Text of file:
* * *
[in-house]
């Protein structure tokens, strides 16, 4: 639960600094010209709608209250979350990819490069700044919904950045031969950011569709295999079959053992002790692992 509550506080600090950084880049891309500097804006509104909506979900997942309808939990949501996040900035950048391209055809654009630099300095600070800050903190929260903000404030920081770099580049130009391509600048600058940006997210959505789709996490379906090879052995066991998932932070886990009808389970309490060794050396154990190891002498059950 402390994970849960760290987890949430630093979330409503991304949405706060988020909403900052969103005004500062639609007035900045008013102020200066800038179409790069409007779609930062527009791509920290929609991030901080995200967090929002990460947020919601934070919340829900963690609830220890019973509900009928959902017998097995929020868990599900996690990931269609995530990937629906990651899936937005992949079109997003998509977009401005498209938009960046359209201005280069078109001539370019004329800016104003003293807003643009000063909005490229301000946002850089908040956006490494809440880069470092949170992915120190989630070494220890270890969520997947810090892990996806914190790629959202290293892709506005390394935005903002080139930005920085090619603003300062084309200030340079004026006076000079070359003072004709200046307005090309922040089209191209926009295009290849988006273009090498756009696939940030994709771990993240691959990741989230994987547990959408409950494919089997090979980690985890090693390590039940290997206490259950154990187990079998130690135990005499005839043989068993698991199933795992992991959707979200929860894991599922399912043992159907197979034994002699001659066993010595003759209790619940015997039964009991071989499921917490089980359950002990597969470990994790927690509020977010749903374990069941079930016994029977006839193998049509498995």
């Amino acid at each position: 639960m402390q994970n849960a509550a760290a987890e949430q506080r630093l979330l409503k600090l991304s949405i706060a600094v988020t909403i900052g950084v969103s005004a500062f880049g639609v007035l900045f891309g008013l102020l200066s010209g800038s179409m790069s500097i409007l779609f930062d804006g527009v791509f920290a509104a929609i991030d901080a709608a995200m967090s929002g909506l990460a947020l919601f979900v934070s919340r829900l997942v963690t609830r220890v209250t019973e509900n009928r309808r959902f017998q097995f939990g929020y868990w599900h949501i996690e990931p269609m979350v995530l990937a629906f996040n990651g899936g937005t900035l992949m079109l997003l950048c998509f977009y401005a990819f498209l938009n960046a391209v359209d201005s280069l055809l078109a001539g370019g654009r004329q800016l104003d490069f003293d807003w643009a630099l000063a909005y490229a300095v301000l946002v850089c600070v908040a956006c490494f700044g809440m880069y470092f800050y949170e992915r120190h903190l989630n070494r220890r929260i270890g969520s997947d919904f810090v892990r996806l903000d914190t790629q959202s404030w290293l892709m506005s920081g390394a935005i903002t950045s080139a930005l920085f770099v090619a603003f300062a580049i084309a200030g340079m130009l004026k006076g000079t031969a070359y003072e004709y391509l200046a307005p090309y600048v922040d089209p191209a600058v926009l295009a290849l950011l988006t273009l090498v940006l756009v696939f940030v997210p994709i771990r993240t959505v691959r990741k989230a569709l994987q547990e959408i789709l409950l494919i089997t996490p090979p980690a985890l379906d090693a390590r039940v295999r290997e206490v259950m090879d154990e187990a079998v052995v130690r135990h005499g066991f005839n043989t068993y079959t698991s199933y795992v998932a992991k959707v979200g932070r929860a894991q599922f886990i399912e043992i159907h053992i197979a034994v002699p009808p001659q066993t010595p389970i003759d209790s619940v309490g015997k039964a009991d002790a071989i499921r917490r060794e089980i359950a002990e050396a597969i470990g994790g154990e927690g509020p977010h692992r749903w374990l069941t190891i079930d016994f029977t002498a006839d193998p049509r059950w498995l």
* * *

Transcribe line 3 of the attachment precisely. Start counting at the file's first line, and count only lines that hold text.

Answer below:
């Amino acid at each position: 639960m402390q994970n849960a509550a760290a987890e949430q506080r630093l979330l409503k600090l991304s949405i706060a600094v988020t909403i900052g950084v969103s005004a500062f880049g639609v007035l900045f891309g008013l102020l200066s010209g800038s179409m790069s500097i409007l779609f930062d804006g527009v791509f920290a509104a929609i991030d901080a709608a995200m967090s929002g909506l990460a947020l919601f979900v934070s919340r829900l997942v963690t609830r220890v209250t019973e509900n009928r309808r959902f017998q097995f939990g929020y868990w599900h949501i996690e990931p269609m979350v995530l990937a629906f996040n990651g899936g937005t900035l992949m079109l997003l950048c998509f977009y401005a990819f498209l938009n960046a391209v359209d201005s280069l055809l078109a001539g370019g654009r004329q800016l104003d490069f003293d807003w643009a630099l000063a909005y490229a300095v301000l946002v850089c600070v908040a956006c490494f700044g809440m880069y470092f800050y949170e992915r120190h903190l989630n070494r220890r929260i270890g969520s997947d919904f810090v892990r996806l903000d914190t790629q959202s404030w290293l892709m506005s920081g390394a935005i903002t950045s080139a930005l920085f770099v090619a603003f300062a580049i084309a200030g340079m130009l004026k006076g000079t031969a070359y003072e004709y391509l200046a307005p090309y600048v922040d089209p191209a600058v926009l295009a290849l950011l988006t273009l090498v940006l756009v696939f940030v997210p994709i771990r993240t959505v691959r990741k989230a569709l994987q547990e959408i789709l409950l494919i089997t996490p090979p980690a985890l379906d090693a390590r039940v295999r290997e206490v259950m090879d154990e187990a079998v052995v130690r135990h005499g066991f005839n043989t068993y079959t698991s199933y795992v998932a992991k959707v979200g932070r929860a894991q599922f886990i399912e043992i159907h053992i197979a034994v002699p009808p001659q066993t010595p389970i003759d209790s619940v309490g015997k039964a009991d002790a071989i499921r917490r060794e089980i359950a002990e050396a597969i470990g994790g154990e927690g509020p977010h692992r749903w374990l069941t190891i079930d016994f029977t002498a006839d193998p049509r059950w498995l």